by Ed Firmin
Posted on Wednesday, November 11th, 2015 at 10:00
The check-out process and the final inspection can be stressful for both parties, it can either end perfectly reasonably, or all go to pot, dependent on how you find the property, and whether or not the tenant disputes the fact that you’re intending to recoup some of the money from their security deposit.
One of the most contentious issues that has caused many an argument includes whether an item needs replacing due to wear and tear, or whether it has been damaged. Sometimes, it’s a very fine line between the two. The reason that it’s important to distinguish between them is that if it’s wear and tear, then the landlord is responsible for any repairs, but if it’s damage, then the liability lies with the tenant.
It doesn’t help in that the law isn’t very clear either. A tenant can’t be held responsible for damage that has been caused by ‘reasonable use’. What reasonable use is anyone’s guess. So, it’s down to common sense.
It’s probably going to mean that you can’t charge a tenant to replace a carpet if it’s looking a bit threadbare, but you will be able to if there are massive stains or holes that probably have been caused by more than just walking on it.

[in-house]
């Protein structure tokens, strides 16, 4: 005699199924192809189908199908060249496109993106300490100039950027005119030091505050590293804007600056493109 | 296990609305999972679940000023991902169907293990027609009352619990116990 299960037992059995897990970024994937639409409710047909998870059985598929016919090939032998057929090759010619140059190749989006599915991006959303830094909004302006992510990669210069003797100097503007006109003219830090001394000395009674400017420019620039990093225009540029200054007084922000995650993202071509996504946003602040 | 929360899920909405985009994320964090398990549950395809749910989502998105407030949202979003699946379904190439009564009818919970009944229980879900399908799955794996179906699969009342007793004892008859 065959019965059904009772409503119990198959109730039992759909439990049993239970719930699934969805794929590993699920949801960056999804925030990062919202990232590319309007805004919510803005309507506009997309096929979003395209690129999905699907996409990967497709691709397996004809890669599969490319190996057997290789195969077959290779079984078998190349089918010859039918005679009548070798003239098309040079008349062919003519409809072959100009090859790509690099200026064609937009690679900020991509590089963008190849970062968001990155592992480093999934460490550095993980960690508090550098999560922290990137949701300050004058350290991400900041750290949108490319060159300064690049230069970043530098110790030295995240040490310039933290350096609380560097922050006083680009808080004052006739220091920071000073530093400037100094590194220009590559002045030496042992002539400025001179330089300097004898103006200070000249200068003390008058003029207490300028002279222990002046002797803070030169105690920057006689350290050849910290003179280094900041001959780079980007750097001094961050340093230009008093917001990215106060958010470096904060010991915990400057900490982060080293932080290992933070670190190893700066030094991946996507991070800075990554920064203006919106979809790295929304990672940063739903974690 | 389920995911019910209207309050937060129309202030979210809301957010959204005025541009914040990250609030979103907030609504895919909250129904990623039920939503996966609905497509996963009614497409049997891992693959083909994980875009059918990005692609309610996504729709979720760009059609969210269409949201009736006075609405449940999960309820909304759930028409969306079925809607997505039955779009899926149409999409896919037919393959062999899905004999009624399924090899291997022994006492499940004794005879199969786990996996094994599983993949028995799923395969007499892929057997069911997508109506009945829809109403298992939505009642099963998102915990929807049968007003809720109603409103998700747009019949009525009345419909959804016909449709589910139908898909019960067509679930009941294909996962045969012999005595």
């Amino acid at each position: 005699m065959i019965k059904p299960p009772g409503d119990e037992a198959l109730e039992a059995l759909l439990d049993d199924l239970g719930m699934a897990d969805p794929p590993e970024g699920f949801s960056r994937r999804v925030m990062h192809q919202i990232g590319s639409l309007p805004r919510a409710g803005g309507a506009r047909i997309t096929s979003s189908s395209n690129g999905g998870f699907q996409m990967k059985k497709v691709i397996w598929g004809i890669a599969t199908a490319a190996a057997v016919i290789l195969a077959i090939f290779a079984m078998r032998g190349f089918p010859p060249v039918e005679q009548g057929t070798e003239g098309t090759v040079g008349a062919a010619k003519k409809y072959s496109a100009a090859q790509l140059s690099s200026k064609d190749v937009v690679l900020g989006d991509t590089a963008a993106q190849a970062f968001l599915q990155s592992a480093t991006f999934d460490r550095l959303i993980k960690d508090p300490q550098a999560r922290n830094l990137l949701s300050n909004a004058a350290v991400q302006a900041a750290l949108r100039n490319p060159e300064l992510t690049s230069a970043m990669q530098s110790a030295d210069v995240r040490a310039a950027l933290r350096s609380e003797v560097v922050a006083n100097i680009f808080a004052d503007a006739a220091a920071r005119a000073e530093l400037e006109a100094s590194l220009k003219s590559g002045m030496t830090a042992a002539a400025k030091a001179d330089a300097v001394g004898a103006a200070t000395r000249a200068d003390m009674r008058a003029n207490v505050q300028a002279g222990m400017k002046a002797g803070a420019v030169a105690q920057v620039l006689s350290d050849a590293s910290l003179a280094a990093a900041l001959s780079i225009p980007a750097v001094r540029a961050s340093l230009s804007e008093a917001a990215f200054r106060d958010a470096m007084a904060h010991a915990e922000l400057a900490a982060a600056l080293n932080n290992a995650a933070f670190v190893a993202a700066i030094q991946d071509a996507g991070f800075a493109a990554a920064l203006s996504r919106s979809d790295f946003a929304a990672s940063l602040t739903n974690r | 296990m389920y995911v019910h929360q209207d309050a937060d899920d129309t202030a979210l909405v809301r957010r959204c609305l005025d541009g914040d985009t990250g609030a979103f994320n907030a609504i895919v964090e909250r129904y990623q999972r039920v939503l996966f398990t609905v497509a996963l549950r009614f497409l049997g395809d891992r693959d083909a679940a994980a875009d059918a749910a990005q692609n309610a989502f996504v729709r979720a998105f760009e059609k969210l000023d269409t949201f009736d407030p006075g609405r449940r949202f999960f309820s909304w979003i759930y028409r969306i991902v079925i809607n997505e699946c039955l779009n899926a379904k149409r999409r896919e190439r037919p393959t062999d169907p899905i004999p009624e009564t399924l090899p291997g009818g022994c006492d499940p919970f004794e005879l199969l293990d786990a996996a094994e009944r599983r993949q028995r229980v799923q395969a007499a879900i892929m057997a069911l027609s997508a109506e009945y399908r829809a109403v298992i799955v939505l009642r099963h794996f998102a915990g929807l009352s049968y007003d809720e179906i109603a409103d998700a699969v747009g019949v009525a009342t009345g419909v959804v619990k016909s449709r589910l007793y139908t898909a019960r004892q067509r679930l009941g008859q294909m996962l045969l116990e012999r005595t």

So how should you judge whether something has just been ‘reasonably used’ or in reality, has been damaged? Well, you should probably think about things like the age of the thing you are assessing, and how likely it should realistically last. If you are looking at an electrical appliance that’s been going for a few years, then you’re probably going to expect to replace it anyway, it’s probably on its last legs, and you can’t really blame the tenant for that.
Then think about how often the item is used, and by how many people. If you rent out an HMO and the microwave packs up after only a year, it probably will have been used at least 4 or 5 times in one night with different people cooking their dinner, so will wear out quicker than one person living on their own.
Legally, you’re not allowed to benefit from a tenant, so if you do have to replace an item which you’ve had to charge the tenant, you can’t charge them for a ‘new for old’ replacement. You have to take into consideration wear and tear that will have occurred during their tenancy, as well as considering how old the item was when they moved into the property.
So being realistic, and probably showing some compromise is going to be key here to keeping your relationship civil at the end of a tenancy, after all, neither of you wants to end up with a costly dispute over a kettle.
If you would like any advice on how to handle an end-of-tenancy check out, then please get in touch, I can help point you in the right direction.
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